By Sgt. Christopher McCulloughOctober 2, 2012
FORWARD OPERATING BASE LAGMAN, Afghanistan (Oct. 2, 2012) -- It's said that education is power and nowhere is that truer than in Zabul province, Afghanistan, where for a time the Taliban controlled the populace by means of intimidation which included preventing people there from working at, or having their children attend school.
The end-result was an undereducated, illiterate people who were powerless to prevent their schools from being under-populated, underfunded and undermanned, which in-turn allowed the Taliban to control the dissemination of knowledge - and therefore power - in Zabul province.
Master Sgt. Joel E. Fix, 116th Infantry Brigade Combat Team, of Fort Belvoir, Va., who oversaw the Radio Literacy program during his deployment to Zabul, said that 80 percent of the population of Zabul province is illiterate.
"Radio Literacy's purpose is to instill in the local populace a desire for education; to push them to demand more education from their government and therefore lead to legitimacy in their government," said Fix.
"Radio Literacy is not a replacement for schools and education. [It] is not meaning to teach people to be fluent speakers, writers and readers of Pashtu," Fix said.
"Radio Literacy allows us to overcome the intimidation efforts, or other barriers, to education for women and children, especially girls," said Fix. "The conceptual idea is that over the course of a period of time of the program, that people will say 'I like this; I want to know more.'"
One of the program's goals is to establish places of learning that are equitable for women and men, boys and girls, with an emphasis on building schools and properly staffing those schools with trained and qualified educators.
"To be most effective we want to encourage more education; for people to think for themselves and deny the insurgency the ability to dominate and lie to the people and tell them what they want them to hear," said Fix. "People can then figure it out for themselves because education is power."
The Radio Literacy program in Zabul province was put initially into practice during 116th Infantry Brigade Combat Team's, or IBCT 's, tour of duty in Zabul province. With the redeployment of the 116th IBCT in December, the Radio Literacy program is now in the capable hands of 3rd Stryker Brigade Combat Team, or SBCT, 2nd Infantry Division, from Joint Base Lewis-McChord, Wash.
The program runs six days a week, twice-a-day, at various locations, during times that prayer is not being conducted. Initially it was run in the Zabul villages of Mizan and Shahjuy at 9 a.m. and 6 p.m.
"That way we can get people that work in the daytime -- out in the fields maybe -- at nighttime, or people that are working in the evening times, or doing other things, in the morning times," said Fix. "Also, women are more likely to be alone or their husband's not around and therefore able to participate unobtrusively in the morning times."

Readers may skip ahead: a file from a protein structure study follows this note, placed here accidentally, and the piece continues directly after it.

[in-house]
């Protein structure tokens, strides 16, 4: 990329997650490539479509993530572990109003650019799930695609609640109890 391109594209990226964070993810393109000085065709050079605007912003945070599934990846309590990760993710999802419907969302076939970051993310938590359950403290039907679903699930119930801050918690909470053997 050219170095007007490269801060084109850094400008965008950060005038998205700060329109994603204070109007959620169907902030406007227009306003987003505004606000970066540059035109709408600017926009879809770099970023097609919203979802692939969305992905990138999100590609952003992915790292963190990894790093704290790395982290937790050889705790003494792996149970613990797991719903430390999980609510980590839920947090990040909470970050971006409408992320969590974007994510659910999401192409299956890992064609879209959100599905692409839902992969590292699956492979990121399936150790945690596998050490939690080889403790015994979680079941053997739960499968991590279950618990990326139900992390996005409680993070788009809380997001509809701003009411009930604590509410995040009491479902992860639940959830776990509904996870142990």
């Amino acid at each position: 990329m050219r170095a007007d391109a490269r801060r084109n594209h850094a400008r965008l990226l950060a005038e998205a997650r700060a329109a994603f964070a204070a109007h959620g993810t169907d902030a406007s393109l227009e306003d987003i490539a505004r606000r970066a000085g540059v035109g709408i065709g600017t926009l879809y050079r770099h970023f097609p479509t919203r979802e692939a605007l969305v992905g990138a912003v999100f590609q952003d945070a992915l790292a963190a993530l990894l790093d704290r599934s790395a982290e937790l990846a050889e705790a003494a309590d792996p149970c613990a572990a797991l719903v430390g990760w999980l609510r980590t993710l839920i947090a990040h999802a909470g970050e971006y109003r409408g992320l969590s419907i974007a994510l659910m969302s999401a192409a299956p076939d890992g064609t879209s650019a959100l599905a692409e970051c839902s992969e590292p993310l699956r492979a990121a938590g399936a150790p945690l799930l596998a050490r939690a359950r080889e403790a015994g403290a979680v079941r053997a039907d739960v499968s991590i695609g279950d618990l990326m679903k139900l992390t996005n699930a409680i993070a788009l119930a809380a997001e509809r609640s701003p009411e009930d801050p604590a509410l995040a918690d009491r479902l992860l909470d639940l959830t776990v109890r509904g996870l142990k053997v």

Villagers that participate in the project receive one Radio Literacy handbook per family - sometimes two if theirs is a large family, which includes 15 weekly modules, and around 40 lessons, all of which are very rudimentary.
"Its ABCs and 123s, some words and things like that," said Fix. "Again, the purpose is to get people to want to have education; to get people to want to go to school."
In addition to the Radio Literacy handbook, participating villagers also receive 1 hand-crank radio per family which can receive AM and FM frequencies, as well as shortwave 1 and shortwave 2. Shortwave radio, more commonly known as ham radio in the United States, is able to reach areas where AM and FM frequencies cannot.
"This radio is a hand-crank radio that has a diode in it so it can charge via hand-crank, a solar panel, or it can operate off typical AAA batteries," Fix said.
Other than the Radio Literacy program there's other programming that runs on a 24-hour basis on most radios. Some of that programming contains religion, news and public service announcements. They even provide entertainment and children's programming.
"In addition to that, we play music, poetry," said Fix. "They love poetry, they love music. You wouldn't think from a warrior society like theirs' that they would, but they're kind of really into that."
The Radio Literacy Program is part of the "Knowledge is Light" campaign which was designed to raise literacy awareness and is being run in some capacity across most of Afghanistan. Its target audience is largely women and girls and, accordingly, was designed to be completed by the participants in their homes and villages. It was introduced to Zabul province in 2011 by 116 IBCT and is currently being administered by 3-2 SBCT.